I bet even some of the most famous writers feel that way. Like trying to bottle a genie, and even if others think it's great, the best thing since whatever, it's fallen short of what they wanted it to be. Tantalus in Tartarus.
How do I feel when I'm writing? Powerful, like a god. I start with a simple 'What if?' and then a whole universe is mine to play with. Then I wake up, take a look around and realise that the washing up needs doing, the cat tray needs emptying and money needs to be earned.
I feel like tendrils of of colour flow from my pen...well, my computer keyboard, anyway.
My stories are always germinating in the darkness of my subconscious, but it's as if the action of putting words onto the page release them into the light.
On a good day.
Sometimes the colours don't flow and then it feels like work. I try to get a few lines written at the very least on those days.
As for the editing process, I find it highly satisfying. My stories have definitely benefitted from the various revisions they've been through and as someone who likes to be tidy, I enjoy the feeling that things have been put into order.
For once I have actually thought through a response to a question because despite it seeming a deceptively simple one, the reality for me has been that it sparked numerous thought processes and I had to kick it upstairs for Norman to come up with an answer.

And he did.


That is how I feel when I write. There are a myriad of other emotional responses as well but they are so varied, and can change from moment to moment, that I cannot specifically pin one down but when ever I sit down to put pen to paper, either in physical note making or the metaphorical keyboard to screen version, I feel engaged in a way that nothing else I do comes close to matching.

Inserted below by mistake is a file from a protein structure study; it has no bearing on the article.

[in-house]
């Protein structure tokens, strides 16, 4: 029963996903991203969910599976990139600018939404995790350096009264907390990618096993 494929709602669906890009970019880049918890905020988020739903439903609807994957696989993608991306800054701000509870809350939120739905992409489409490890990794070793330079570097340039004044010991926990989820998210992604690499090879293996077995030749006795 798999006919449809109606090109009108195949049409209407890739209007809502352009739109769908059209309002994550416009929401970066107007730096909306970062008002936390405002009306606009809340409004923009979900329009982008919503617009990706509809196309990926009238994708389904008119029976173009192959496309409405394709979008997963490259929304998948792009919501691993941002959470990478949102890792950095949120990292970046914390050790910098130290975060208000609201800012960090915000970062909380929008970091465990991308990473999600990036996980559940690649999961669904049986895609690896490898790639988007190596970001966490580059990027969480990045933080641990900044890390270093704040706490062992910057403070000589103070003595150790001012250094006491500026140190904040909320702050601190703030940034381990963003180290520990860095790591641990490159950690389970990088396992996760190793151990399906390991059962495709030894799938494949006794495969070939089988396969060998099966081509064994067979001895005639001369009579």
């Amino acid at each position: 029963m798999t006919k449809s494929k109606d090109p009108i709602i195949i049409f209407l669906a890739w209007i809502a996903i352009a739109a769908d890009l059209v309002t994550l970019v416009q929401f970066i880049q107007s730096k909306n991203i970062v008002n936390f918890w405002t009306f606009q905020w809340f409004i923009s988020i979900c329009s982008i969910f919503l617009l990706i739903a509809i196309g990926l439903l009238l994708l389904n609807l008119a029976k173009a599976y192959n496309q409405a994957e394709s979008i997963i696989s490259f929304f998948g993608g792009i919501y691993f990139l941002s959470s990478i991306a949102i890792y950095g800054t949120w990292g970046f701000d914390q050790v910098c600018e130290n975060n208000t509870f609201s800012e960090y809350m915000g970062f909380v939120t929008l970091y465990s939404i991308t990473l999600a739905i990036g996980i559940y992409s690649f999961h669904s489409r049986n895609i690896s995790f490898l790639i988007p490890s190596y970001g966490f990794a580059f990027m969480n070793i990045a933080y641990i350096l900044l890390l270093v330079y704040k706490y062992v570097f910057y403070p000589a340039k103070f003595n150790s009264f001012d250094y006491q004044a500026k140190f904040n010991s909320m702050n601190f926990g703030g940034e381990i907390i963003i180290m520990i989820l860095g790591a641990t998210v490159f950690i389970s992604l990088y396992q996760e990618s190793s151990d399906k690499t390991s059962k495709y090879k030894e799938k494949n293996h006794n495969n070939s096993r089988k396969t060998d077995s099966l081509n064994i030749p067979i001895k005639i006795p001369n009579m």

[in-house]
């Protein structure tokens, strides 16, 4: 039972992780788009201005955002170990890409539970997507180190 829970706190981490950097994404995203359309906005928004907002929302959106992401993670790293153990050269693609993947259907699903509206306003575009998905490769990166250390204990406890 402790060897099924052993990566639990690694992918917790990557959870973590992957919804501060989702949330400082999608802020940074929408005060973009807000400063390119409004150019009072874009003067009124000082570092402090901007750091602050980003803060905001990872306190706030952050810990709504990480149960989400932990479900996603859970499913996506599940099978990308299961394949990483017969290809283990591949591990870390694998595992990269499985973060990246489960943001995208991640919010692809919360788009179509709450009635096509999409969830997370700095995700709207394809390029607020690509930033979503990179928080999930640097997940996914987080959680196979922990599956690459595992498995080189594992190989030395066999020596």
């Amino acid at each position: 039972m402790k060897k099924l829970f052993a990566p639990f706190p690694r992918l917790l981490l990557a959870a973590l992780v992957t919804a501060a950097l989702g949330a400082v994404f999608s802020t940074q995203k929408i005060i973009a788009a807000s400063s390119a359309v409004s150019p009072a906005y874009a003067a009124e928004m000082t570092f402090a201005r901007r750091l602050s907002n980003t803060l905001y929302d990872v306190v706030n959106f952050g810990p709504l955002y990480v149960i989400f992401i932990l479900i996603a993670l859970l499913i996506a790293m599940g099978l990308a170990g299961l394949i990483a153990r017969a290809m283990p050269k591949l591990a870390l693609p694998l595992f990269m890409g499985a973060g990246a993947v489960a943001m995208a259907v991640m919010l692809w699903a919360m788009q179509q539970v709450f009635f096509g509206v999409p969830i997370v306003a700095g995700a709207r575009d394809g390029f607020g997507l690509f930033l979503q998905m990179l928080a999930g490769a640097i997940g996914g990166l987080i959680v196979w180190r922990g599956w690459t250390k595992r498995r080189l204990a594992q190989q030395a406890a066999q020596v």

It as though part of my brain comes alive and whilst it does not happen every time, there are enough incidences of me almost fizzing by the time a session comes to an end, to accept that some chemical reaction is instigated when ever I can make fictional shit up.

I have bored you all rigid with how writing has no real great purpose in my life other than how I get my kicks and thanks to Paul, I can finally pin down the why.

The experience can be intensified by location and circumstance (for example in August I will be on my Dalmatian Island hide-away for over three weeks and literally so chuffed I could eat myself as I wade through whatever project I am working on at the time) but what matters is that I am engaged in the process.

Perhaps it is an addiction? With an actual physical element to it? I have often joked with friends of mine that they play golf, I write but I suspect that we all get a similar feeling from what must seem to outsiders as a complete waste of time.

Worse monkeys to have on your back I guess.
Yes. Very creepy.

Re your mother's book. Karne is a bit of a brat isn't he? Clever, wants power while not understanding what that means, but I guess he is going to learn a few things....